A Major miracle on equality, by Richard Reeves

29 Jan 10
RICHARD REEVES | If the principal weapons against inequality were reports, commissions and panels, we'd have reached an egalitarian nirvana decades ago

If the principal weapons against inequality were reports, commissions and panels, we'd have reached an egalitarian nirvana decades ago. This week's report from the National Equality Panel - dubbed an 'inequality bible' by Harriet Harman - comes after dozens of think-tank reports and the publication of official poverty figures. But this report is important. Hills, when it comes to this kind of research, is the real deal - the Godfather of the Gini coefficient. The report he and his team have produced is a towering intellectual achievement. To me at least, a number of findings stood out:

1. Wealth inequality puts income inequality in the shade. The income gap between households 10% and 90% of the way up the income distribution is just over 4:1. (£806 a week versus £191 a week). In terms of net wealth, the ratio is almost 100:1 (£850K versus £9K).

2. The most pernicious gaps are no longer between social groups - such as men and women, or white and ethnic minorities - but between social classes: one of my favourite micro-findings is that Sikhs are now wealthier than Christians. As the report states: 'There is almost as much inequality between well-paid and low-paid women as there is between the well-paid and the low-paid overall.'

3. Economic inequality accumulates over the lifecycle – one reason, of course, for the massive wealth inequalities being recorded now – and indeed over the generations. Those born into a poor household start falling behind their luckier peers before they even reach schools, and thereafter their life-courses arc away from each other, as advantages multiply and disadvantages deepen.

4. Labour's redistributive efforts since 1997 have not been sufficient to reduce inequality, but they have been sufficient to prevent the gap widening further. Hills calculates that the poorest tenth of the population are 25% better off today than they would have been if Labour had continued Conservative policies on tax and benefits. Given underlying economic pressures to greater inequality, Labour's achievement in holding the line is not to be lightly dismissed.

One curiosity, though, in the recent history of inequality and poverty is what we might dub the 'Major miracle'. Plenty of attention has been given to the Thatcher years, when inequality rose, and to Labour's three terms, when strenuous efforts to narrow the gap were made. But during John Major's period of office, from 1990 to 1997, inequality fell slightly on some measures, and was at least flat against other benchmarks, as this graph from the Hills report shows. Given that Major did not embark on a Labour-style redistribution drive, this is remarkable.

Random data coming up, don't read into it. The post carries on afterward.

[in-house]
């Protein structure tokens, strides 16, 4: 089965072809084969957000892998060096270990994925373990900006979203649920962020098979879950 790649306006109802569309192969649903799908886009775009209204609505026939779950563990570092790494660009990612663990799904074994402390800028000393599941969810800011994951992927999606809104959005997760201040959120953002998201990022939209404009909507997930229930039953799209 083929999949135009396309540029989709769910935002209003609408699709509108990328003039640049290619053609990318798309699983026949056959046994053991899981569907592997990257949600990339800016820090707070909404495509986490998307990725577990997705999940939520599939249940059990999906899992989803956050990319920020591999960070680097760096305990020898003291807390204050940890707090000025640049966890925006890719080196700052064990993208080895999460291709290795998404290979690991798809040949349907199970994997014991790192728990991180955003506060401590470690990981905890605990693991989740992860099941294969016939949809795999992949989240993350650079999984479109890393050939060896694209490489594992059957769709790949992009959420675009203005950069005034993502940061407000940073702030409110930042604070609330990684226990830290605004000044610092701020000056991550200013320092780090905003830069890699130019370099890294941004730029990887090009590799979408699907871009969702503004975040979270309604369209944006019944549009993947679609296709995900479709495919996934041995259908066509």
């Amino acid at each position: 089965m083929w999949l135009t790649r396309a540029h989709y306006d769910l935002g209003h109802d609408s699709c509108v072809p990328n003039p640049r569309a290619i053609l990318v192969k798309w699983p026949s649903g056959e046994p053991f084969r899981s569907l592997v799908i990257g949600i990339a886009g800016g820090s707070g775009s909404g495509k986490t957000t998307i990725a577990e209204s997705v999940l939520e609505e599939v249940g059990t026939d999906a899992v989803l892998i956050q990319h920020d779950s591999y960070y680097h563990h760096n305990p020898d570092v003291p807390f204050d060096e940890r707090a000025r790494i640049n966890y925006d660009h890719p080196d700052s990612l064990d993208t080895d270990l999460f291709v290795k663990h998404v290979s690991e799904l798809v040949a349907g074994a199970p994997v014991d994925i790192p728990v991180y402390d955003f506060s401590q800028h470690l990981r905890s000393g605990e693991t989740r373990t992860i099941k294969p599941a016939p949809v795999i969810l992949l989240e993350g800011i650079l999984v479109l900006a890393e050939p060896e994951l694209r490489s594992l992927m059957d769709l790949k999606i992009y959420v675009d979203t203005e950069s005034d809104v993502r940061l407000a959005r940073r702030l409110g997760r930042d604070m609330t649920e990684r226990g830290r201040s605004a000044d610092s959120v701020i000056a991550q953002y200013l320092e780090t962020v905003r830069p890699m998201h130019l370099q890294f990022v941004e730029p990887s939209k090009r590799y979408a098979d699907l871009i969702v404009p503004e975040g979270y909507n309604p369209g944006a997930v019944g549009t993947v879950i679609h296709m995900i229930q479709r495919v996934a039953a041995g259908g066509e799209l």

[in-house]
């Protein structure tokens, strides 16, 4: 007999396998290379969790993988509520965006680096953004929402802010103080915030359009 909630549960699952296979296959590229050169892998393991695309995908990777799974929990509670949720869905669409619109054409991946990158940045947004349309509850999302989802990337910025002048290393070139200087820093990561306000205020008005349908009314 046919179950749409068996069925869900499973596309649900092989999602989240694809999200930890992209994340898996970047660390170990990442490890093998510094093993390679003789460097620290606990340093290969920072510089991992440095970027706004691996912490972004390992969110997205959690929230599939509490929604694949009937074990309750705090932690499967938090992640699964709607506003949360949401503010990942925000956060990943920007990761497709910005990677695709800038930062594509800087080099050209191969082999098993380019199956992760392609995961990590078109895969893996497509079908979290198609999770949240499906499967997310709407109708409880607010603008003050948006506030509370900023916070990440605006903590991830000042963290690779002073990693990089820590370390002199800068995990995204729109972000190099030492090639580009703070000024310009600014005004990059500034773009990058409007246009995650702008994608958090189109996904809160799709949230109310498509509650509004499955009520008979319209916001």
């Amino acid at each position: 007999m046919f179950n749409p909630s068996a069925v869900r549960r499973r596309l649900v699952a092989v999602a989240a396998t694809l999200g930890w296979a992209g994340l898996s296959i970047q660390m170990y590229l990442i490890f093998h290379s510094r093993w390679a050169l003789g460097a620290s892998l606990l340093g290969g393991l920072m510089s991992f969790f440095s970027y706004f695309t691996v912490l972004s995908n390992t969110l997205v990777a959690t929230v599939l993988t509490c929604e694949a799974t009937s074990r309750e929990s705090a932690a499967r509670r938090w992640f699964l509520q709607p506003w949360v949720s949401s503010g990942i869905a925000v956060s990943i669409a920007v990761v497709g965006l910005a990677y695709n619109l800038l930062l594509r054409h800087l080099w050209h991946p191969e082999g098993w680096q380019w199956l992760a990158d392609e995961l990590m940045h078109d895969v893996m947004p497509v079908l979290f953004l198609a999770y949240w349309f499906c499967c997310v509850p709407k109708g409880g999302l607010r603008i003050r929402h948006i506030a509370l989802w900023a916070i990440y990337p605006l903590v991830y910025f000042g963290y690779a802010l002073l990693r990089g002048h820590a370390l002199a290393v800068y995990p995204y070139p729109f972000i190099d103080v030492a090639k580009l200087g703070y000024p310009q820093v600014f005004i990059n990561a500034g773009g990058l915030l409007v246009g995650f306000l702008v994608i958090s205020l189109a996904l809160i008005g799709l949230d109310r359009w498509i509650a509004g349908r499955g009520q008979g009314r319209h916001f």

What does all of this mean for policy? Two immediate thoughts:

1. The tax system needs to be more geared towards wealth redistribution than income redistribution. In income terms, the system is going quite well: remember that the richest 1% pay a quarter of all income tax, and the richest 10% more than half. The goal is to prevent income being automatically rolled up into massive wealth, which then begets itself through capital gains – and is passed down the generations in a cascade of wealth. So: capital gains tax on primary residences as a first step towards a land value tax; big increases in inheritance and/or gift taxes (remember if was Labour who doubled the IHT allowance!); an end to higher-rate tax relief on pensions; and a huge expansion in the Child Trust Fund.

2. Significant investment in early years education for the poorest kids, and more help for their parents, as suggested in our recent report Building character. Sure Start should be more intensive, and more targeted on the disadvantaged.

But it is not only the state that generates equality and fairness. The government's response to Hills stated that: 'The report confirms the view that the government is the only agency that has the capacity to take the action required to reduce inequality — through tax, benefits and public services.' The Tories are wrong to say that state can't reduce inequality, but Labour is equally wrong to say the state is the only agent of change. Families, communities, trade unions and charities friends can all act in ways that improve the lot of others, and make for a more equal society.

The state can do more to create more equality – and must. But equality will not be provided like a hip operation or a missile strike. Equality requires us to act differently towards each other, too. As the great, much-lamented, philosopher Gerry Cohen wrote: 'A change in social ethos, a change in the attitudes people sustain towards each other in the thick of daily life, is necessary for producing equality.’

Richard Reeves is the director of the Demos think-tank

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